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Nearly 2,000 acres of sacred land in South Dakota will not be auctioned on Saturday as planned. The land is at the heart of the Lakota creation story and the tribes have been raising money to bid on the land.
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updated 8/23/2012 6:41:12 PM ET 2012-08-23T22:41:12

The planned auction of nearly 2,000 acres of land in South Dakota's picturesque Black Hills that is considered sacred by American Indian tribes has been canceled, though it wasn't immediately clear why.

Iowa-based Brock Auction Co. planned to auction five tracts of land owned by Leonard and Margaret Reynolds on Saturday. But a message on the auction house's website Thursday said it has been canceled at the land owners' direction. The auction house and Margaret Reynolds declined to comment.

Tribes of the Great Sioux Nation consider the site key to their creation story and are trying to purchase it because they fear new owners would develop the land, which they call Pe' Sla. The property, which spans about 1,942 acres of pristine prairie grass, is the only sacred site on private land currently outside Sioux control.

Sioux tribes race to raise money to buy ceremonial land

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Rosebud Sioux Tribe spokesman Alfred Walking Bull said he didn't know the auction had been canceled when contacted Thursday. His tribe, whose reservation is among the closest to the land, had agreed to allocate $1.3 million toward trying purchasing the property, though tribal officials have said they feared the selling price could be between $6 million and $10 million.

Ruth Hopkins, who helps run a website where about 5,000 people have donated more than $250,000 to help the tribes purchase the land, said she didn't know why the auction was called off. U.S. Bureau of Indian Affairs spokeswoman Nedra Darling said she also was not aware the auction had been canceled and had no comment.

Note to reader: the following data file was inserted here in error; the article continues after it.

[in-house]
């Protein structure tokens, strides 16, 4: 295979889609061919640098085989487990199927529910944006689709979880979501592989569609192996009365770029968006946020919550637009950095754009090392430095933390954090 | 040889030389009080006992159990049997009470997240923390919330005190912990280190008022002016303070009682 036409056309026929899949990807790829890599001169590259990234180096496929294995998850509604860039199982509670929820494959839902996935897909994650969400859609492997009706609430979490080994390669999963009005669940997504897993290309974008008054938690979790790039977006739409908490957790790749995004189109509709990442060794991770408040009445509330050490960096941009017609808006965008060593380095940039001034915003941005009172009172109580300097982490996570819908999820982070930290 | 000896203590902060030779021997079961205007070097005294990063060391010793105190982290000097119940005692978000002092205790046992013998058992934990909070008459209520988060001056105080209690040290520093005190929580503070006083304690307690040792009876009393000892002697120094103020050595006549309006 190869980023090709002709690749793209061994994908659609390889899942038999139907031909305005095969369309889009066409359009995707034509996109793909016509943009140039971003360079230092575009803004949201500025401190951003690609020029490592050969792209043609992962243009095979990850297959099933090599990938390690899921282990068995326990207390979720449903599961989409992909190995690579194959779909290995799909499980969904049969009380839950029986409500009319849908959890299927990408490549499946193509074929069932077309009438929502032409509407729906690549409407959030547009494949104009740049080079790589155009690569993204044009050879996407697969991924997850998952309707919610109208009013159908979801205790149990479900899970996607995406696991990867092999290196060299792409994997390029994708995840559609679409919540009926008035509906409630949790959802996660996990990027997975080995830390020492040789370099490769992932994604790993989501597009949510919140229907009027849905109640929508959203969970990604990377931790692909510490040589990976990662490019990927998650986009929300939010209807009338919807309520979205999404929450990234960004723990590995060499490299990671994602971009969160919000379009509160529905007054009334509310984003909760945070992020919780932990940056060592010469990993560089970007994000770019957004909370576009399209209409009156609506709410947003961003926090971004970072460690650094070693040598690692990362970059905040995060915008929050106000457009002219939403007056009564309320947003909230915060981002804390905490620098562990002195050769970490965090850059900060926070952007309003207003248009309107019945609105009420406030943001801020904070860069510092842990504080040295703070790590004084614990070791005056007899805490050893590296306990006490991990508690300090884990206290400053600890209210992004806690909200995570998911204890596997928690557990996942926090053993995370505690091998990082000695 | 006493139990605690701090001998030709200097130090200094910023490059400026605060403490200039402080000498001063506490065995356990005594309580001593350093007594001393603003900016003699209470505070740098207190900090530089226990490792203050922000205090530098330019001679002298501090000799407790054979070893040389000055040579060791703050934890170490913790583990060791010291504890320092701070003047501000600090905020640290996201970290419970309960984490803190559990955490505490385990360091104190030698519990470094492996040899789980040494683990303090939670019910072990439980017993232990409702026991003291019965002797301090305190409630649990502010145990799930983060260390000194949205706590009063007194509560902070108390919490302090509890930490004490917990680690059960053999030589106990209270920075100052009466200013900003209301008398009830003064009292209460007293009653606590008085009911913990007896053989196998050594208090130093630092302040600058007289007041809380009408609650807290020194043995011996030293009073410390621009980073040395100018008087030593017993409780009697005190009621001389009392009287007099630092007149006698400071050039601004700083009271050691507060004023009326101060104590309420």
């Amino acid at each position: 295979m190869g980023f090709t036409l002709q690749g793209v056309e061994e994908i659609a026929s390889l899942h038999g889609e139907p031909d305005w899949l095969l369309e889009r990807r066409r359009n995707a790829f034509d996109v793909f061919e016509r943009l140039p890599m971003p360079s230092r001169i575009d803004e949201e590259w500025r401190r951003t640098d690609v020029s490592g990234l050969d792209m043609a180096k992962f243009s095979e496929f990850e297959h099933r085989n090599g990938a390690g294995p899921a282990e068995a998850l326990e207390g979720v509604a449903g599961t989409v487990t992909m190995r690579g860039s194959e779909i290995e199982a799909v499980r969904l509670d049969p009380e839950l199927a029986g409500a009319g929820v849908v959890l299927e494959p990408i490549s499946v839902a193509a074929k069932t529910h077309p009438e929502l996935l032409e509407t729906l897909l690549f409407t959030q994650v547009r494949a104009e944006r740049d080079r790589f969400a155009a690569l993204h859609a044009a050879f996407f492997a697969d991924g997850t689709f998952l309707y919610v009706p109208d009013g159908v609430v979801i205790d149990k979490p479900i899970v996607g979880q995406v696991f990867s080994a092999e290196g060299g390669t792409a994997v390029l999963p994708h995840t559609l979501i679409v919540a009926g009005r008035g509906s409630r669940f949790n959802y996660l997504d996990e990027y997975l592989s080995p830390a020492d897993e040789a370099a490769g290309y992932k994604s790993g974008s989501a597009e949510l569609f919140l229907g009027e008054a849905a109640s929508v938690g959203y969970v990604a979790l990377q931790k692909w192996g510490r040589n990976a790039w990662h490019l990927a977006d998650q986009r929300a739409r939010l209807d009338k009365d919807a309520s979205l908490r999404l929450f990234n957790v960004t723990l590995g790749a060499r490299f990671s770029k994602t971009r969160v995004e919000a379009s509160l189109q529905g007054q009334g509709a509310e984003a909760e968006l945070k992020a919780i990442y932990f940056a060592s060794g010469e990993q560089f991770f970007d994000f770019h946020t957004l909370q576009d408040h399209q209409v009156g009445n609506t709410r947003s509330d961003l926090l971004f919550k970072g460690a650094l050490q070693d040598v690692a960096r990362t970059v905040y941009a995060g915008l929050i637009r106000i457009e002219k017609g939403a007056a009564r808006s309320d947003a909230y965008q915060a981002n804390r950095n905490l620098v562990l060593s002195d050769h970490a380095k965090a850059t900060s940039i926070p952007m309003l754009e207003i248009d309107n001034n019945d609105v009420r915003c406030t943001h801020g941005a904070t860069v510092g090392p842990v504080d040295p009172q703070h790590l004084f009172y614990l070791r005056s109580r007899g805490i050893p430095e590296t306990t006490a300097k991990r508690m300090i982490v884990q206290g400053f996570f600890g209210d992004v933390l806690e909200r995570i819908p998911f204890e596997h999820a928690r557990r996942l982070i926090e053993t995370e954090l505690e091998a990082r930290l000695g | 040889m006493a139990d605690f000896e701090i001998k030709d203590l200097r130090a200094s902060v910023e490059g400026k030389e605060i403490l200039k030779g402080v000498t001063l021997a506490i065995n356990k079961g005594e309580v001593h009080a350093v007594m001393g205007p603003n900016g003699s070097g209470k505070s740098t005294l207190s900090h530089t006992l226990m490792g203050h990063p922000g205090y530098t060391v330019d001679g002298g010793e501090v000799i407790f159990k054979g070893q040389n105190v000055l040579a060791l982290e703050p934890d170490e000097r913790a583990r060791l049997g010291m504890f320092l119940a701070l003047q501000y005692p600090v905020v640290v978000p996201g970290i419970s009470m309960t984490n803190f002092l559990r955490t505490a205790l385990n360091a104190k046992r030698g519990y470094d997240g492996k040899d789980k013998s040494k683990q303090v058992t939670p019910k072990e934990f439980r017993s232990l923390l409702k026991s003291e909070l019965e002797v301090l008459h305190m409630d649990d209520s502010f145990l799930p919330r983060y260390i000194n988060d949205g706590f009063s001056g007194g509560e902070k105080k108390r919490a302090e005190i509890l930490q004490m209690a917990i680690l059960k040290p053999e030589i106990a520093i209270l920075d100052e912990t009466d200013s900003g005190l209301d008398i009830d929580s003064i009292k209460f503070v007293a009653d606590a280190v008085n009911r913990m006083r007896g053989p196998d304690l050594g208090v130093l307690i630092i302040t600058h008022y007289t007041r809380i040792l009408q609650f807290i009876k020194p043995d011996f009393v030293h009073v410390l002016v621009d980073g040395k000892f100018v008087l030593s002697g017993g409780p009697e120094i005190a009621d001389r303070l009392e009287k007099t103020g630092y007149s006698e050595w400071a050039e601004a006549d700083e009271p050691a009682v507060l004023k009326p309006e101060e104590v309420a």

A United Nations fact finder had urged federal, state and local officials to consult with American Indians ahead of the auction.

Roughly 20 tribes make up the Great Sioux Nation, which was fragmented when American Indians were pushed to reservations. The tribes now span several states, including Montana, Wyoming, the Dakotas and Minnesota, and Canada.

The tribes believe the Sioux people were created from the Black Hills. According to part of their spiritual tradition, Pe' Sla is where the Morning Star fell to Earth, killing seven beings that killed seven women. The Morning Star placed the souls of the women into the night sky as "The Seven Sisters," also known as the Pleiades constellation.

Tribal members hold ceremonies and rituals on the land.

Copyright 2012 The Associated Press. All rights reserved. This material may not be published, broadcast, rewritten or redistributed.

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